1979, Sony Repertory, 122 min, USA, Dir: James Bridges

The title of this riveting thriller refers to the possibility that a malfunction at a nuclear power plant could cause radioactive material to melt through the floor, “all the way to China.” Bright and ambitious TV reporter Jane Fonda is on assignment with her cameraman Michael Douglas at a Southern California power plant when she learns of an impending control-room crisis involving plant supervisor Jack Lemmon. While the nuclear power industry greeted the film’s premiere with howls of protest, the Three Mile Island accident that followed less than two weeks later gave it a chilling credibility.

2000, Universal, 131 min, USA, Dir: Steven Soderbergh

Oscar winner Julia Roberts is at her very best in the title role of this environmentally conscious biopic. Erin Brockovich was working as a clerk at a Southern California law firm when she discovered that residents of Hinkley, California, were being poisoned by chromium in their water supply. The subsequent class-action lawsuit spearheaded by the single mom against utility Pacific Gas & Electric resulted in a record-breaking settlement. Albert Finney co-stars as Brockovich’s boss, a seasoned attorney initially skeptical about the David vs. Goliath fight. “What's pretty original about the picture is that it focuses an investigative drama based on a true story around a comic performance.” - Amy Taubin, The Village Voice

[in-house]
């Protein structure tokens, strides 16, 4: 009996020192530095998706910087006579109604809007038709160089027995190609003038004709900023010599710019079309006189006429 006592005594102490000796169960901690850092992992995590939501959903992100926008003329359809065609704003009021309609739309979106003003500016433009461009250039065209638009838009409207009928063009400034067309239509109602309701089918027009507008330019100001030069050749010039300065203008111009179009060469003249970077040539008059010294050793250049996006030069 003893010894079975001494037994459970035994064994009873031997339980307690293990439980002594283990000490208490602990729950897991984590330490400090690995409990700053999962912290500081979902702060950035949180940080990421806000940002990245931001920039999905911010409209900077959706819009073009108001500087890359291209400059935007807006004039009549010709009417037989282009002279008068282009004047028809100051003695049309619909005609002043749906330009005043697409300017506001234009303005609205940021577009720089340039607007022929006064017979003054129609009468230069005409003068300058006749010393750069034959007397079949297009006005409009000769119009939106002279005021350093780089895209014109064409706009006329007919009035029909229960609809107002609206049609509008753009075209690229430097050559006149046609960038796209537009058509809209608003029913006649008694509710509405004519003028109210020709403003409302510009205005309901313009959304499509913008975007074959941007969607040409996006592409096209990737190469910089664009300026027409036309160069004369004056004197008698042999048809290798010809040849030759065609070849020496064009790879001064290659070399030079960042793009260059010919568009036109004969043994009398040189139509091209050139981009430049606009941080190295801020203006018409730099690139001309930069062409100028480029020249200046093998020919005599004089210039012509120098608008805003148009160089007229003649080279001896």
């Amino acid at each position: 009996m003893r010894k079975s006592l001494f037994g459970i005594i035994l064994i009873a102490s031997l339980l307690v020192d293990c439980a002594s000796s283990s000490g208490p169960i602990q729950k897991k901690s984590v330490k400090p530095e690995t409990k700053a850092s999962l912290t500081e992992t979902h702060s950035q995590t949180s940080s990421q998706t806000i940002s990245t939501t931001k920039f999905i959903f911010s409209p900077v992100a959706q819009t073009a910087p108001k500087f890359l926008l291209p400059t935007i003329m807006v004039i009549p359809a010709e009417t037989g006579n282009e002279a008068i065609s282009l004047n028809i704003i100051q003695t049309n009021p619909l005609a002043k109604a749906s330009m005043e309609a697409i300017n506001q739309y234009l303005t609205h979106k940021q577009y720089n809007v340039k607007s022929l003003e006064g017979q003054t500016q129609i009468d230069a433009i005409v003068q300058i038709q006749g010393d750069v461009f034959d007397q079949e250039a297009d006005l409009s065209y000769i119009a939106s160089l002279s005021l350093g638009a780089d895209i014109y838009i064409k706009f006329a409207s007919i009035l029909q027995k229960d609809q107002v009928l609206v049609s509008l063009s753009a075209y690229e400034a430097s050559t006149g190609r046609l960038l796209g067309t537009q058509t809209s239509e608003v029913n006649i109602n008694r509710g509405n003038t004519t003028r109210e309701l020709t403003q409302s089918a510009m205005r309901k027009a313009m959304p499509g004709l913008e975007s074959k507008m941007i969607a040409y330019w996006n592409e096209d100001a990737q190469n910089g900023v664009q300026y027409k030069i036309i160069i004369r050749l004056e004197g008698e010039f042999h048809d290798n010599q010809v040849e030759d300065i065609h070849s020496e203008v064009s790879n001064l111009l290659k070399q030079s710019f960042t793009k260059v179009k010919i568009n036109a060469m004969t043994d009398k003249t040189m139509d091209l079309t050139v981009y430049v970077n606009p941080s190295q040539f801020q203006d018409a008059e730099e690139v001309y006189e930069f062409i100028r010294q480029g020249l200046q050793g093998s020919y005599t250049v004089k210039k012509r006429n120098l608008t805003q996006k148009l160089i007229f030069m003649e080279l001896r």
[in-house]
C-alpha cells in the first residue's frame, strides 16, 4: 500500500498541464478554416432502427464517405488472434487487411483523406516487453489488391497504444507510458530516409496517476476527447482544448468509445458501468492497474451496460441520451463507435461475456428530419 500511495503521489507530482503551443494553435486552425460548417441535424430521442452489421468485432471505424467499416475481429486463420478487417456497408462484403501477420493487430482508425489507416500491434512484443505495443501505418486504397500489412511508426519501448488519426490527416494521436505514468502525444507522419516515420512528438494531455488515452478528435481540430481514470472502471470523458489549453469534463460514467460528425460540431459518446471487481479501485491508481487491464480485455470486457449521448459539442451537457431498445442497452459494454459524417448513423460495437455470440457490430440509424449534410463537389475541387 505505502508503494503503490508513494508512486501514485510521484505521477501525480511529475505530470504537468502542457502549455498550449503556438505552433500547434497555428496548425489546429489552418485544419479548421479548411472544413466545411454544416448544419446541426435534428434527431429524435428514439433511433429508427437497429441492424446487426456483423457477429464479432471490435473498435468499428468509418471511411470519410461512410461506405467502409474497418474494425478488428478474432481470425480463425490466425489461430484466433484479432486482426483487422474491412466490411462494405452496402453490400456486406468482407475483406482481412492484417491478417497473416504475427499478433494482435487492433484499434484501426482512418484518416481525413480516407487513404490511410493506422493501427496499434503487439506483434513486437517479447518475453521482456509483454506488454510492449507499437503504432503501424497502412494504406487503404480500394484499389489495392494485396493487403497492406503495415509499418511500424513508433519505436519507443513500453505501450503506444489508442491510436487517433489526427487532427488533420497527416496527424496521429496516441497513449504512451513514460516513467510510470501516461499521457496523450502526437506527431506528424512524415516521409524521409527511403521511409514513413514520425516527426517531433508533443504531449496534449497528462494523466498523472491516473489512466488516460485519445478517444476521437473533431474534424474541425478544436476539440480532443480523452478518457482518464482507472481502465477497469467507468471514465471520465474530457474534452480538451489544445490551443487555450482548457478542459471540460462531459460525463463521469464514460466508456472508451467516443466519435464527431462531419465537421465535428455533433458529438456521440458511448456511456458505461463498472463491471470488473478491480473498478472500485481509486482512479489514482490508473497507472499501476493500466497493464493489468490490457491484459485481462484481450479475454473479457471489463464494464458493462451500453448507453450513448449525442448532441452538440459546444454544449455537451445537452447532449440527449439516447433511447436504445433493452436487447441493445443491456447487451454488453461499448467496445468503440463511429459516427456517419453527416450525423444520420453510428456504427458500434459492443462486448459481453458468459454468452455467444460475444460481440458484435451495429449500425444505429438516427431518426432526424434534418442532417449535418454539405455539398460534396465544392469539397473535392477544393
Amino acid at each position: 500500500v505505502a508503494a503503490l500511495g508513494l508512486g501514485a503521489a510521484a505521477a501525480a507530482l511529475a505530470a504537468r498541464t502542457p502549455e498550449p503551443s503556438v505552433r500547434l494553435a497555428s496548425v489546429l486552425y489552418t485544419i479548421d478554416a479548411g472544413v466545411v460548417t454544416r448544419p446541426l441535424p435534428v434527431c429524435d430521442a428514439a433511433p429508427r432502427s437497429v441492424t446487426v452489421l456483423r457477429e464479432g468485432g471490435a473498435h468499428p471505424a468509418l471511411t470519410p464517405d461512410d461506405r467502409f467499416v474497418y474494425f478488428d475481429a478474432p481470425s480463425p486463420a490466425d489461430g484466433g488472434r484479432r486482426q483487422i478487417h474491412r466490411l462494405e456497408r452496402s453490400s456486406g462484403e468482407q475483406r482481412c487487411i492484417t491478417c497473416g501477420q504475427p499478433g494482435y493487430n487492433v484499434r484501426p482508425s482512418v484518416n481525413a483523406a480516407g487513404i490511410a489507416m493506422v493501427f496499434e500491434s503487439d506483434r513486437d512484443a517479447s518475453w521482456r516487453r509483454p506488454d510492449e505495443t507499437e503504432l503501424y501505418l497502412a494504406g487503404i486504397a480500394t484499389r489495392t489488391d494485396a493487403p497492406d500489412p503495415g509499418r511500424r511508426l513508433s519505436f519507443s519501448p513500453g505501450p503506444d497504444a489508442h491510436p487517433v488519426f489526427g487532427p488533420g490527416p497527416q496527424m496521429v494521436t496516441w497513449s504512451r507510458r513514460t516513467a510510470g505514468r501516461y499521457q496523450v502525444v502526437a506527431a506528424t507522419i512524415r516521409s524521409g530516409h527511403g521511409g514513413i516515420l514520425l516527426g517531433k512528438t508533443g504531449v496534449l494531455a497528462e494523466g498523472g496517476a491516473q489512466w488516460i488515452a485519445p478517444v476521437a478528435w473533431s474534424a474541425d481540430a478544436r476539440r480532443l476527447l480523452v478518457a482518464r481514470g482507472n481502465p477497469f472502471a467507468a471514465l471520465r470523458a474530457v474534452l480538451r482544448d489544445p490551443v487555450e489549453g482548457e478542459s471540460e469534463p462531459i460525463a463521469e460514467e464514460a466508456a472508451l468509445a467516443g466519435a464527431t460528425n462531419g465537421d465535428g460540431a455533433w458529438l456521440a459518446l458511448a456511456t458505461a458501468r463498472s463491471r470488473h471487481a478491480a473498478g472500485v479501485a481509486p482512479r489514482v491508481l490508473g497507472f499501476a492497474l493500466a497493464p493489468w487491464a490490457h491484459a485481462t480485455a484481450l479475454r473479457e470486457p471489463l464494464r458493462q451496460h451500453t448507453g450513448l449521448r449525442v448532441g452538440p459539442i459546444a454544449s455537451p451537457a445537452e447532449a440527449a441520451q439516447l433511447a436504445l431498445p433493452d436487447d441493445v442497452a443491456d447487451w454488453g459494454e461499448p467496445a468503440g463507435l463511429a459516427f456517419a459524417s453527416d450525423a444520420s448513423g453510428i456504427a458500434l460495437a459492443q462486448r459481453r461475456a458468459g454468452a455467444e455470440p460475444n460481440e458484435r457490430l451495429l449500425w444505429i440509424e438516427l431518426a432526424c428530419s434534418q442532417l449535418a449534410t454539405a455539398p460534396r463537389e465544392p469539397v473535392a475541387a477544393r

1932, Warner Bros., 113 min, USA, Dir: Edmund Goulding

Director Edmund Goulding orchestrates a dazzling parade of iconographic stars and intersecting subplots. Ballerina Greta Garbo, aristocrat John Barrymore, secretary Joan Crawford and cutthroat mogul Wallace Beery are just a few of the legends who make their way through this classic ensemble drama, a film whose influence can be seen in later films by Robert Altman and P.T. Anderson, among many others. Cedric Gibbons’ stunning Art Deco art direction gives the players an opulent setting for their personal melodramas.

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